The 1,322-ton cargo steamer the SS Baychimo was abandoned in 1931 when it became trapped in ice on the Arctic Ocean. It remained afloat and dislodged itself after the crew abandoned it to seek shelter. Over the next several decades, various sightings were reported and several crews managed to climb aboard, but the Baychimo has always eluded capture. The last recorded sighting was in 1969 — 38 years after it was first abandoned. The Alaskan government opened an investigation in 2006 to determine if the Baychimo is still afloat or finally sank, but investigators still haven’t located the ship.
The SS Valencia
In 1906, nine officers, 56 crew members and 108 passengers set sail on the 1,598-ton Valencia from San Francisco, en route to Seattle. The weather became atrocious, visibility was nearly impossible, and the winds kicked in. After colliding with ac reef near Vancouver Island, hysteria led to the flipping of lifeboats (two eventually capsized and one disappeared). You can read a disturbing account of the scene by one of the survivors over here. All the women and children on board died, and the final death toll was recorded at 136. Twenty-seven years after the accident, one of the Valencia’s lifeboats was found floating near the site of the wreck in surprisingly good condition. There have been countless reports of supernatural sightings since the disaster.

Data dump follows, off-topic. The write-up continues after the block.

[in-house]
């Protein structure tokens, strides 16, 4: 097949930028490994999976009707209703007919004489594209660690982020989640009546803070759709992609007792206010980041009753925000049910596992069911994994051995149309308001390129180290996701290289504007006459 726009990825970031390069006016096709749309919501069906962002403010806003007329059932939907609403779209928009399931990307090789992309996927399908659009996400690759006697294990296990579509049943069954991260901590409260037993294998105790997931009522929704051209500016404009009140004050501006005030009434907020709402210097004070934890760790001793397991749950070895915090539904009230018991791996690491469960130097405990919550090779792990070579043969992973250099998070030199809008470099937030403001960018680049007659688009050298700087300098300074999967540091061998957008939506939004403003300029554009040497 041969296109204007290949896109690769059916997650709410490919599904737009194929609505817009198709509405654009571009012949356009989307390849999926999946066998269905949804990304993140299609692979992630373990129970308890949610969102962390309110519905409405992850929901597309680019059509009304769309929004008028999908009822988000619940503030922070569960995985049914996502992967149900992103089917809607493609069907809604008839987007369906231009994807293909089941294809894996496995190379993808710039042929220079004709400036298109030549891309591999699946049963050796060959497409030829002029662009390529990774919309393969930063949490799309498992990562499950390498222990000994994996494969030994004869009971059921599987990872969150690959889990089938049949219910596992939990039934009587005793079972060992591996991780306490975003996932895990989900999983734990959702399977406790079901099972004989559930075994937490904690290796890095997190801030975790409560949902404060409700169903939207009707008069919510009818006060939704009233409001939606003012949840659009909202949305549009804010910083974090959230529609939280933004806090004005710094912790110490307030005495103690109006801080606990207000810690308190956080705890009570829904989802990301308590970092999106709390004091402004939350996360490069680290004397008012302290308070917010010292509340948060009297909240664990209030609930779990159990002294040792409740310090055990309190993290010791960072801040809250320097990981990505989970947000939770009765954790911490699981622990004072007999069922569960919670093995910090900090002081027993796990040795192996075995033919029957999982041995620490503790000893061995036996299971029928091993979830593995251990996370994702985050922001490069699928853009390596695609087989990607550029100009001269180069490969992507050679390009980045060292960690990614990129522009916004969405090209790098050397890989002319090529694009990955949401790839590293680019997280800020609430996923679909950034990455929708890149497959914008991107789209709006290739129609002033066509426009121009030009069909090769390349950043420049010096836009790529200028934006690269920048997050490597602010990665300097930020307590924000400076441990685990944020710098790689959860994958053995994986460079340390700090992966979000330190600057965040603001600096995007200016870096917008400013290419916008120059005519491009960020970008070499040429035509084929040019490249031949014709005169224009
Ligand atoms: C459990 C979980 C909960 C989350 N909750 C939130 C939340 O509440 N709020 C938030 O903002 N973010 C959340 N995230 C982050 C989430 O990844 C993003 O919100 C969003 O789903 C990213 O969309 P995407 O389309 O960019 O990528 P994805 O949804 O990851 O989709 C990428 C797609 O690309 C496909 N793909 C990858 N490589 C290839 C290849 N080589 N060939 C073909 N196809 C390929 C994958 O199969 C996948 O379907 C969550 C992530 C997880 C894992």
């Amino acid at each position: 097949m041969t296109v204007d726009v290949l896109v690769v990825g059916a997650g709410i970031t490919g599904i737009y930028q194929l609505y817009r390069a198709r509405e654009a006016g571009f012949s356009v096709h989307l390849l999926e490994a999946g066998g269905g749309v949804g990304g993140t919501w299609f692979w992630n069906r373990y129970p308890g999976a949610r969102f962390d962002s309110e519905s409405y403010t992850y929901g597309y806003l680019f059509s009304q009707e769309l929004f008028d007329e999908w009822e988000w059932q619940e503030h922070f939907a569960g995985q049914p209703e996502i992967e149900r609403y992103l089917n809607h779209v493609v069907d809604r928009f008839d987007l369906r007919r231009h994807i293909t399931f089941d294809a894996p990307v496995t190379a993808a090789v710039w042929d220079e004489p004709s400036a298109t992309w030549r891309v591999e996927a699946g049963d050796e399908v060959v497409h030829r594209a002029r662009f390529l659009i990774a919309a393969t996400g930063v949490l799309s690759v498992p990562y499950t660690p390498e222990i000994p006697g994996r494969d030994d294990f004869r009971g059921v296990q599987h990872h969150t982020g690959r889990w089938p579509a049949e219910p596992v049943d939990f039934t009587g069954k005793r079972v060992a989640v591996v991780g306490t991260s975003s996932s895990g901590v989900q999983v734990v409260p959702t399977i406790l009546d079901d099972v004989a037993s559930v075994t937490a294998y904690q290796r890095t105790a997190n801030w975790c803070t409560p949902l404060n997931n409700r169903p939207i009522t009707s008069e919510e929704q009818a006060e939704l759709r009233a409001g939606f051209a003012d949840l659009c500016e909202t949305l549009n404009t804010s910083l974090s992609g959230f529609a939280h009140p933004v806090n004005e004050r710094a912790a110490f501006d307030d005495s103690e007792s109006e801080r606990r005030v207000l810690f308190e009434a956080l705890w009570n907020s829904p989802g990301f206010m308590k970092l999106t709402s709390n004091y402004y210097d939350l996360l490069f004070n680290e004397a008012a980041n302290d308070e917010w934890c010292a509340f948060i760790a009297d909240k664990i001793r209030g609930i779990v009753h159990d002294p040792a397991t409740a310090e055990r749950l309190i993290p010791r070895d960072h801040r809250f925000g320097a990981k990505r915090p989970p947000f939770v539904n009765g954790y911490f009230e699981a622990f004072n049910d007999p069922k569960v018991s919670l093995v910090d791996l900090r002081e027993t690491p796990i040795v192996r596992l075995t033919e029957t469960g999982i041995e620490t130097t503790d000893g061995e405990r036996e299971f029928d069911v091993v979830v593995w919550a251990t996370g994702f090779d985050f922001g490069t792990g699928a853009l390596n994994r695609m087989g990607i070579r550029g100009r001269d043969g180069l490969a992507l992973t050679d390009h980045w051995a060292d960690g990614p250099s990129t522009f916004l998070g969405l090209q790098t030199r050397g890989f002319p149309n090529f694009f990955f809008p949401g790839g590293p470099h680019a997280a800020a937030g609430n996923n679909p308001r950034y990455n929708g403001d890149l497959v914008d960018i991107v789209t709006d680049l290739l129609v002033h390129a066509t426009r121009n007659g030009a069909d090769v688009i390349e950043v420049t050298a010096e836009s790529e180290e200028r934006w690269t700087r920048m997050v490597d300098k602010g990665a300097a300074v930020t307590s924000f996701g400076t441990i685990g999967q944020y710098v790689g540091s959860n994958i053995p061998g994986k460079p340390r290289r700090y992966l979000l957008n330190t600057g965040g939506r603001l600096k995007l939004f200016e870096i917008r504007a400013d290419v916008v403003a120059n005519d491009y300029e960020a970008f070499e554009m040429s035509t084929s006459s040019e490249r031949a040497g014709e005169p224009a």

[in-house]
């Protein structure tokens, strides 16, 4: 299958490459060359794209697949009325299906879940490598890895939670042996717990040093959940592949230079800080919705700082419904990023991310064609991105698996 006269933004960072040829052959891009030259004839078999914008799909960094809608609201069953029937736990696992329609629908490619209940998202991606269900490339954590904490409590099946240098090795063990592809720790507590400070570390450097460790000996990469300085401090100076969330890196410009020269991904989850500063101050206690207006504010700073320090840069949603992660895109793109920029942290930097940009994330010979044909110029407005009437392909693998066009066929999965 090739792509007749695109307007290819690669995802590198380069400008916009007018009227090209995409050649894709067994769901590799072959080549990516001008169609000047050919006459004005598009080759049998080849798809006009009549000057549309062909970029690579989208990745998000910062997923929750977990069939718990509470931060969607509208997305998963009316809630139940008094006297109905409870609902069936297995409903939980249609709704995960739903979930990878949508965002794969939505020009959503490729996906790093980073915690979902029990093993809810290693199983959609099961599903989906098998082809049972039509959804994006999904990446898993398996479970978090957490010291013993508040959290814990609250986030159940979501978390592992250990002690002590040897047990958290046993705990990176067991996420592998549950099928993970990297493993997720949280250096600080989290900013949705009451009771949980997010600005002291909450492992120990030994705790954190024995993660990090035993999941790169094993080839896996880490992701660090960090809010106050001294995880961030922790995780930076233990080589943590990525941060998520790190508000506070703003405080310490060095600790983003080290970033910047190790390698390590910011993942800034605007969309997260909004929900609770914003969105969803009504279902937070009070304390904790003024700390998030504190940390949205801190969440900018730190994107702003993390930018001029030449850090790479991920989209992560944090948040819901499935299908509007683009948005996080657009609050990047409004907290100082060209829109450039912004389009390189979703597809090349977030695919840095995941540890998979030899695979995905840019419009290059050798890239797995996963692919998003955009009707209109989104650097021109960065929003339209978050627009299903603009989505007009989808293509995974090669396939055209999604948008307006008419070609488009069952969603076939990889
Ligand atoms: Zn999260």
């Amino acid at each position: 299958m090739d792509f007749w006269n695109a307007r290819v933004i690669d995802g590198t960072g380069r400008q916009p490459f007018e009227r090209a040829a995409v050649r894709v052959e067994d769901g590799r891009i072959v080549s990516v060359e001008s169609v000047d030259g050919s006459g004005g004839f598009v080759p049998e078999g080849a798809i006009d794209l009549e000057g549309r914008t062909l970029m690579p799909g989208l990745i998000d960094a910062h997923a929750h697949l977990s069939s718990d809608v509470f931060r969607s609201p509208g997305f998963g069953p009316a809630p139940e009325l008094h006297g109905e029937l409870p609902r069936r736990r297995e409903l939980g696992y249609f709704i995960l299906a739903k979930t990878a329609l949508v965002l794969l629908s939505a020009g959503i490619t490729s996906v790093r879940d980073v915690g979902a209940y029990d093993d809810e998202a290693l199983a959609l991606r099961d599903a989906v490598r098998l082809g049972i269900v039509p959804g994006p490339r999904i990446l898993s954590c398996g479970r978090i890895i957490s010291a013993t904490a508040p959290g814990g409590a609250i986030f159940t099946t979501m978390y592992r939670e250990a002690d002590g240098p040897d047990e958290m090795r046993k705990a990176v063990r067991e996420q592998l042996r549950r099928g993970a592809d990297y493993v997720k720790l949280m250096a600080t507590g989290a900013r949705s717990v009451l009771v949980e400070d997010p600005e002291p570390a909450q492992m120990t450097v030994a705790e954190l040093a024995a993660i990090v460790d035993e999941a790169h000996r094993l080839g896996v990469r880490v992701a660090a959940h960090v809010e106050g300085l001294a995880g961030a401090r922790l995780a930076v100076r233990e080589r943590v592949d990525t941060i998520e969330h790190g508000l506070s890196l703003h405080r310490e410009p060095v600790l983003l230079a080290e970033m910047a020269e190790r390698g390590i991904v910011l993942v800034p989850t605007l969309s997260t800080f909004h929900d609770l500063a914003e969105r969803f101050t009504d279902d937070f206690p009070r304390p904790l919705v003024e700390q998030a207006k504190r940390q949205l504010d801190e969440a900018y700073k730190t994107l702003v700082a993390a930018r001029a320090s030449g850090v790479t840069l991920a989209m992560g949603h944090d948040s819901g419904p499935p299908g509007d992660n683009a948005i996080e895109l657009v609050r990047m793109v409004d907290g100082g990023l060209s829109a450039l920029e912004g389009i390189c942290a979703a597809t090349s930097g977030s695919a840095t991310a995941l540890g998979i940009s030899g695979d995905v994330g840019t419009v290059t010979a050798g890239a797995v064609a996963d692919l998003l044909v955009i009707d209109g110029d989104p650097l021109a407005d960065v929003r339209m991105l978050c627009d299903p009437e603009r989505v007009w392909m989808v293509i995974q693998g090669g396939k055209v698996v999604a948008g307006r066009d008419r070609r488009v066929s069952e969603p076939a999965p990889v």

Sailing barge the Zebrina set sail for Saint-Brieuc, France, but was found ashore in 1917 with its cargo of coal and its sails intact. The five-person crew was missing. There was no sign of a struggle, but the common theory is that the men were intercepted by a German U-Boat and brought aboard. It’s then possible that everyone was attacked by Royal Naval ships before the Germans could destroy the Zebrina.
Dubbed the “ship of ice” by Australian poet Rosemary Dobson, the Jenny was an English schooner that became trapped in ice, preserved by Antarctic temperatures. “May 4, 1823. No food for 71 days. I am the only one left alive,” the captain wrote in the logbook. He was reportedly found frozen, along with the rest of the crew, when a whaling ship spotted the ghostly schooner in 1840, 23 years later. The story comes from an 1862 magazine article, but the tale remains unsubstantiated. Despite the uncertainties, the Jenny has been commemorated on King George Island in the form of a buttress.
The MV Joyita